How to Prevent Hormonal Acne

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As a person enters puberty, changes happen inside his or her body. This cascade of changes happens to facilitate the growth of an individual. The important drivers of these changes are hormones that the body produces only during puberty.

 

Some of these hormones are already present in the body in small quantities. During puberty, however, these hormones are in quantities large enough to bring about physiological change.

One particular effect of these hormones, although not intended, is acne. Due to its being caused by androgens, male hormones that could also be present in women, acne attributed to puberty is also called hormonal acne.

One characteristic of hormonal acne is oily skin, reddish raised zits, and sometimes noticeable pores.

Androgens can make the sebaceous glands overwork thus producing more sebum than usual. This can cause irritation in the skin that either makes the pores bigger than usual or progress into an acne that has a higher chance of being cystic or something close to it.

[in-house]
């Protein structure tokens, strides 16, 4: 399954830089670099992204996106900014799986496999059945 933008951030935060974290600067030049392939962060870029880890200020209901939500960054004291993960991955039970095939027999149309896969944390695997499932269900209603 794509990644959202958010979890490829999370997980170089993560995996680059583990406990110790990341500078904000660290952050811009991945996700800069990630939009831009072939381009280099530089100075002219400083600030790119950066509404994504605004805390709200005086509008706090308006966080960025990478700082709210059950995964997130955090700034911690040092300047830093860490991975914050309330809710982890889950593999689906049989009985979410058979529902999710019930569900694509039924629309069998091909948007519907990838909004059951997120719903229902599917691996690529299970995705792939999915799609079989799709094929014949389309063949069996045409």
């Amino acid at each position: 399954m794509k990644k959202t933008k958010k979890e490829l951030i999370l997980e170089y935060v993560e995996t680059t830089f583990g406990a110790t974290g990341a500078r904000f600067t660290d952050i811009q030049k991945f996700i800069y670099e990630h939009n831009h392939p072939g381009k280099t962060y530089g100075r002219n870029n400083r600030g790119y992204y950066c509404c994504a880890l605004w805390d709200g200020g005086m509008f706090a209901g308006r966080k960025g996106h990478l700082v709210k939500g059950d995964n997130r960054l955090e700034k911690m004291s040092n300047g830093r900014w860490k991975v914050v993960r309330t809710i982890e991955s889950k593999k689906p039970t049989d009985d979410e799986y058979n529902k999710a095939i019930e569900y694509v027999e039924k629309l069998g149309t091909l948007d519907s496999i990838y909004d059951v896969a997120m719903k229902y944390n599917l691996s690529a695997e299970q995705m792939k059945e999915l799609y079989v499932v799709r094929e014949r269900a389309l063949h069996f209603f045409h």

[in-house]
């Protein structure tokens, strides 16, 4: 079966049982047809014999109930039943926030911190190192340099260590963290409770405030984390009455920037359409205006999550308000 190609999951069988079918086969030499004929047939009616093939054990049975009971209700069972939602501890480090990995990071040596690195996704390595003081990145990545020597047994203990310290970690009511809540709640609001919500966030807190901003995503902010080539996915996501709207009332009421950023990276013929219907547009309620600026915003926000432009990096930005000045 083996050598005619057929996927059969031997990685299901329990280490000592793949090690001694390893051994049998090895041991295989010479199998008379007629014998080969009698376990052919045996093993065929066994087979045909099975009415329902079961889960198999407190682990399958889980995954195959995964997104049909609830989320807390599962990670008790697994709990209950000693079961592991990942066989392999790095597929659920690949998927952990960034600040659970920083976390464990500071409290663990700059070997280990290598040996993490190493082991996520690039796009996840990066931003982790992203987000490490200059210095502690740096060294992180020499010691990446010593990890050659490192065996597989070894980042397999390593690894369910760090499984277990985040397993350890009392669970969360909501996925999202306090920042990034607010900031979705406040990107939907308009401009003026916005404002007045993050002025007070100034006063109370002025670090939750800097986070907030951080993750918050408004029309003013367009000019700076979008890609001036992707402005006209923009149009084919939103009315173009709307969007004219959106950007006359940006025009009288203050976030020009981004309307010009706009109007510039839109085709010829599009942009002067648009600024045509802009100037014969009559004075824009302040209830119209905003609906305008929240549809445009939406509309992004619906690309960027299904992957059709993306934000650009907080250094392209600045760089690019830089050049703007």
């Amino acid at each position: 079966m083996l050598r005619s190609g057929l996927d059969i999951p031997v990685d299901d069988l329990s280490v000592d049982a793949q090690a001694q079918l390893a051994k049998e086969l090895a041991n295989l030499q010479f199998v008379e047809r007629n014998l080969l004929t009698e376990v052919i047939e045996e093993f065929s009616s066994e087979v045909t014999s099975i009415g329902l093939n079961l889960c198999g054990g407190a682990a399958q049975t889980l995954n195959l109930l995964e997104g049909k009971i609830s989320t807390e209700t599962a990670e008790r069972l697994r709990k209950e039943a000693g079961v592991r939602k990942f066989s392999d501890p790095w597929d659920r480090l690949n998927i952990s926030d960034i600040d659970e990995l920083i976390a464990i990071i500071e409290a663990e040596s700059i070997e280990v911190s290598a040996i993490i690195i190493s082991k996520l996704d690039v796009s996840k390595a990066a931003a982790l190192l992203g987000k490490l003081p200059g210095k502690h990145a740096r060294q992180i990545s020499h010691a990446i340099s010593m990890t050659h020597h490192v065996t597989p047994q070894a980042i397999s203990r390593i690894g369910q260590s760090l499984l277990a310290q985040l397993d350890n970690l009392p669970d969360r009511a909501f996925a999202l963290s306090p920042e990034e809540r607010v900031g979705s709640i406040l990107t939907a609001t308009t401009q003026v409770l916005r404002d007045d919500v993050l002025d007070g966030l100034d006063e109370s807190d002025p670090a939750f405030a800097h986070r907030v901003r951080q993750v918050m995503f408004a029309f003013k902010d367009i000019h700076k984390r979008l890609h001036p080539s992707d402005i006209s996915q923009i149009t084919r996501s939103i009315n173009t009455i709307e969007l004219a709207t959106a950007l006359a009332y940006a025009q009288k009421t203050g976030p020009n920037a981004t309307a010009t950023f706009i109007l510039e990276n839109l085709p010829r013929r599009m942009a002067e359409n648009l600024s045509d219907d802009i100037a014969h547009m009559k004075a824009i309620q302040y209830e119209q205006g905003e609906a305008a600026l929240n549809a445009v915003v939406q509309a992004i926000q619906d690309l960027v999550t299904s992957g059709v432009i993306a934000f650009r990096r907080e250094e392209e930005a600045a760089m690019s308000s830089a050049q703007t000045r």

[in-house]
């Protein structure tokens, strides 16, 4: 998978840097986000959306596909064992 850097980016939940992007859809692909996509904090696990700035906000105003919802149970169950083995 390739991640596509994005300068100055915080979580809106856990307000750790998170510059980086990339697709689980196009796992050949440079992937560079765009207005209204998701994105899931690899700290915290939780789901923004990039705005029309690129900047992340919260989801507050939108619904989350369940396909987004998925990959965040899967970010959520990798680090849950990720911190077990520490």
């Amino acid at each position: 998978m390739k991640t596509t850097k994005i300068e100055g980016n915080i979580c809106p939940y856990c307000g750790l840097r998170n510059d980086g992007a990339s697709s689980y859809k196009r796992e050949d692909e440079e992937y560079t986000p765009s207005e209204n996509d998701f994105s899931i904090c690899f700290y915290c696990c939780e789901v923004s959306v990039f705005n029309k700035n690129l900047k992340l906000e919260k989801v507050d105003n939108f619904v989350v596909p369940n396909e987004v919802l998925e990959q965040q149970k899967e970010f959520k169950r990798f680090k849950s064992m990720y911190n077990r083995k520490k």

Because of this, hormonal acne proves to be one of the most difficult to treat or maintain. The most effective means of treating hormonal acne is by preventing one from forming. It begs us the question: How do you prevent hormonal acne, then?

Characteristics of hormonal acne

Hormonal acne tends to appear more often in the T-zone in puberty. This includes the chin, nose and the forehead (forming a T-shape).

Adults can also form hormonal acne under certain conditions. Hormonal acne in an adult usually appears on the lower part of the face including the jawline and the bottom of the cheeks.